Speeding is the riskiest kind of aggressive driving, according to a unique analysis of data from on-board devices in vehicles published on 21 August. Researchers at the University of Waterloo examined data from 28 million trips for possible links between four bad driving behaviours – speeding, hard braking, hard acceleration and hard cornering – and the likelihood of crashes.
Their analysis revealed speeding is a strong predictor of crashes, while statistically significant links for the other kinds of aggressive driving couldn’t be established.
“For insurance companies using this telematics data to assess who is a good risk and who isn’t, our suggestion based on the data is to look at speed, at people driving too fast,” said Stefan Steiner, a statistics professor in Waterloo’s Faculty of Mathematics.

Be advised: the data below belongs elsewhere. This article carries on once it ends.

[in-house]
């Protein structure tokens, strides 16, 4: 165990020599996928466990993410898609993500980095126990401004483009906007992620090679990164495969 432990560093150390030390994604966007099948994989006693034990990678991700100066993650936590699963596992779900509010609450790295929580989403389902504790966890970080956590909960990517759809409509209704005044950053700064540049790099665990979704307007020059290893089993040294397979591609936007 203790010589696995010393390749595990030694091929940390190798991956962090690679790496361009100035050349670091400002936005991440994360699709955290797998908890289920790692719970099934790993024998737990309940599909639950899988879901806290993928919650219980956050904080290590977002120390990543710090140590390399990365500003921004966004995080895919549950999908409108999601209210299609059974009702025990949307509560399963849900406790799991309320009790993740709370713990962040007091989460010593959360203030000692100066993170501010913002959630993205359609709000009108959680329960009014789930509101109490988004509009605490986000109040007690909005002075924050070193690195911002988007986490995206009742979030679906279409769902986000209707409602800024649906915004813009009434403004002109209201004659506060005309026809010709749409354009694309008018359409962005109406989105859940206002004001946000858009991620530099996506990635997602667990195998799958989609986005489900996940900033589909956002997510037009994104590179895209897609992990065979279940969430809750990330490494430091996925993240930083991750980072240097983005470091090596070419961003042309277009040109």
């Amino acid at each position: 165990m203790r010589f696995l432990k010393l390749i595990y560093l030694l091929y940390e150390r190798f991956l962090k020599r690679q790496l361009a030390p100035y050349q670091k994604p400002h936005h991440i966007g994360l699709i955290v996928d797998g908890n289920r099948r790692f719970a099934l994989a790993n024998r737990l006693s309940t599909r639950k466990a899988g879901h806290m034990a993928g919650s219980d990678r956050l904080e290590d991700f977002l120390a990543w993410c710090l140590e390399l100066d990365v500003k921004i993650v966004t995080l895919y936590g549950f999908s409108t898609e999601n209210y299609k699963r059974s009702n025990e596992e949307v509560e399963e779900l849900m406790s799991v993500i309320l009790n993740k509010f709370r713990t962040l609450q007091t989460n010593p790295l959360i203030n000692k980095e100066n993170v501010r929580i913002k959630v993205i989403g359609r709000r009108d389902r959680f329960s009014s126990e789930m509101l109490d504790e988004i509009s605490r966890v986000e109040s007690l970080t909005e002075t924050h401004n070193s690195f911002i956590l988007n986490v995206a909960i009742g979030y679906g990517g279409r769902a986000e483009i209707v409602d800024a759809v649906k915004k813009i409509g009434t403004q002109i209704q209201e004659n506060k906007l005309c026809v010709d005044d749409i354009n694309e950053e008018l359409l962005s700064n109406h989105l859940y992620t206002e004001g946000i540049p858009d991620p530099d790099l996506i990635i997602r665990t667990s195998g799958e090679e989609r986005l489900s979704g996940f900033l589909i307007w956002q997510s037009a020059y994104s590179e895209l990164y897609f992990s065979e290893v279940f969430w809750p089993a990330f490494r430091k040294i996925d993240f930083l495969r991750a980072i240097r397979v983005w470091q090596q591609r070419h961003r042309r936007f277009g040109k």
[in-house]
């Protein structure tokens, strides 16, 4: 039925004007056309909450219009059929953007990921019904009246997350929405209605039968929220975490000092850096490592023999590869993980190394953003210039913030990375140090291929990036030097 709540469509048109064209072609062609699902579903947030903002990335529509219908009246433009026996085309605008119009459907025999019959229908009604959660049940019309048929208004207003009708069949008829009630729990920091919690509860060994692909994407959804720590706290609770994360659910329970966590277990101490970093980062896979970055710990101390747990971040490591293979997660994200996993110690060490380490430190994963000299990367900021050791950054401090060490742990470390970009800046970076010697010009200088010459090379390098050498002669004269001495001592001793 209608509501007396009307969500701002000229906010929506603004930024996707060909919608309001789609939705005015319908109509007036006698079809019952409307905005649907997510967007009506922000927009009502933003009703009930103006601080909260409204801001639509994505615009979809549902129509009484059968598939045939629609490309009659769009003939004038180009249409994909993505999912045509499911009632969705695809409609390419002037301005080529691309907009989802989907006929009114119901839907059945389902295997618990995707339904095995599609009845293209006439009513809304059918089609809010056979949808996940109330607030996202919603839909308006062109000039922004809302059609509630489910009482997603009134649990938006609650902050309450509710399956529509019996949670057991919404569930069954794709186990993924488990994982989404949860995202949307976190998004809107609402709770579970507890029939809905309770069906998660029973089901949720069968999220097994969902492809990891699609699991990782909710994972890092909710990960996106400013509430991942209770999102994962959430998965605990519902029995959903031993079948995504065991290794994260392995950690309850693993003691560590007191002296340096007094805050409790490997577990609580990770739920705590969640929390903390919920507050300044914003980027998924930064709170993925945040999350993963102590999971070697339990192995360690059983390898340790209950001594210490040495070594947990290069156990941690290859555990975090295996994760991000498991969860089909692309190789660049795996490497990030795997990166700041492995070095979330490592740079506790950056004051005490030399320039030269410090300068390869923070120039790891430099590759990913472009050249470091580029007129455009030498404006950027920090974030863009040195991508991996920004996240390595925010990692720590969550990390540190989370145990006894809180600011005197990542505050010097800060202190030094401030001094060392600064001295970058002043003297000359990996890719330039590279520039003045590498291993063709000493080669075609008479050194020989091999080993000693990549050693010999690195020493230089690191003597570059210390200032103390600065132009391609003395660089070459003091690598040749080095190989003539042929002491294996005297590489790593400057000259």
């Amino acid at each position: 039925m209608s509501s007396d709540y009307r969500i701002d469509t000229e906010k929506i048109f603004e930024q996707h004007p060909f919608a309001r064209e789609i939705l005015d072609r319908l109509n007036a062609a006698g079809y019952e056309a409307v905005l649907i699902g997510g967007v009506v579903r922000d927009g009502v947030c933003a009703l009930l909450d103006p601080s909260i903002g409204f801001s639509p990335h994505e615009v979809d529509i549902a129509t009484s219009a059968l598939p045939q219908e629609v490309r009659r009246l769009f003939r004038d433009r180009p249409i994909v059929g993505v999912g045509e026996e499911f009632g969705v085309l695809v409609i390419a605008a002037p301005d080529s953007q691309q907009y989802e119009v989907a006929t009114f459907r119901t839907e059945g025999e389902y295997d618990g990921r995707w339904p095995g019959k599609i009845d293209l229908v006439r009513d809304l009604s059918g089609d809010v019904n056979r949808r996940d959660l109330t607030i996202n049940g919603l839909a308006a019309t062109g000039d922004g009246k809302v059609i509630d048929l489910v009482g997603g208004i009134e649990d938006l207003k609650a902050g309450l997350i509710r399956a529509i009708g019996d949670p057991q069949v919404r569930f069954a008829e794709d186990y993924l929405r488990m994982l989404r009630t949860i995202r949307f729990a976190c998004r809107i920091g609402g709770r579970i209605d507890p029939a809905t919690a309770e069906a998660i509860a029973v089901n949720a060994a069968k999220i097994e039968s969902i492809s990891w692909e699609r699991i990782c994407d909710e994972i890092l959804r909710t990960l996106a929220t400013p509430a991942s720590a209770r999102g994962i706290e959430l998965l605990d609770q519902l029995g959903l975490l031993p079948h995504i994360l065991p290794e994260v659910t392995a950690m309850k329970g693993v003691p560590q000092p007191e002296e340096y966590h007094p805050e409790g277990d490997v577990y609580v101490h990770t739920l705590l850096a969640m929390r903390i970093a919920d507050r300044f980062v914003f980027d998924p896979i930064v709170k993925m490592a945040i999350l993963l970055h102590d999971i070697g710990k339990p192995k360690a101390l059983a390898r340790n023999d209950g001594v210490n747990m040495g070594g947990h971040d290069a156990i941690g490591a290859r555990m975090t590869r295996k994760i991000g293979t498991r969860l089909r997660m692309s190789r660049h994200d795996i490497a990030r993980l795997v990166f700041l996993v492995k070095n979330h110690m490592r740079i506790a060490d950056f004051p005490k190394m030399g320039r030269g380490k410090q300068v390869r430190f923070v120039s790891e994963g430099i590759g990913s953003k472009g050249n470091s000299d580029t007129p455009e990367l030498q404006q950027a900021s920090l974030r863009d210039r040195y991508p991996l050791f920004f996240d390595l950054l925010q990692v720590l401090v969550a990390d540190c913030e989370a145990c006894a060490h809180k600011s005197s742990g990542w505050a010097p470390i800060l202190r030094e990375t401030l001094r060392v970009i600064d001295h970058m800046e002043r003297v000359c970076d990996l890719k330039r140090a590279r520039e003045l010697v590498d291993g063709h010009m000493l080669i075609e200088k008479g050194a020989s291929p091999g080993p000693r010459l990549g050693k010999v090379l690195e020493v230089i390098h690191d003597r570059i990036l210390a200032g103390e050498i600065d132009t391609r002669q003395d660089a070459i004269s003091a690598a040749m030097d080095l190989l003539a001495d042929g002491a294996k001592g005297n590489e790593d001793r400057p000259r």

Data for the study came from insurance companies in Canada and the USA, with clients who had on-board diagnostic devices installed in their vehicles. In the first study of its kind, researchers initially analysed the data to identify 28 crashes based on indicators such as rapid deceleration.
Each vehicle in those crashes was then matched with 20 control vehicles that had not been in crashes, but were similar in terms of other characteristics, including geographic location and driving distance. When the crash cases were compared to the control cases using a sophisticated penalty system for the four kinds of bad driving, speeding emerged as the key difference between them.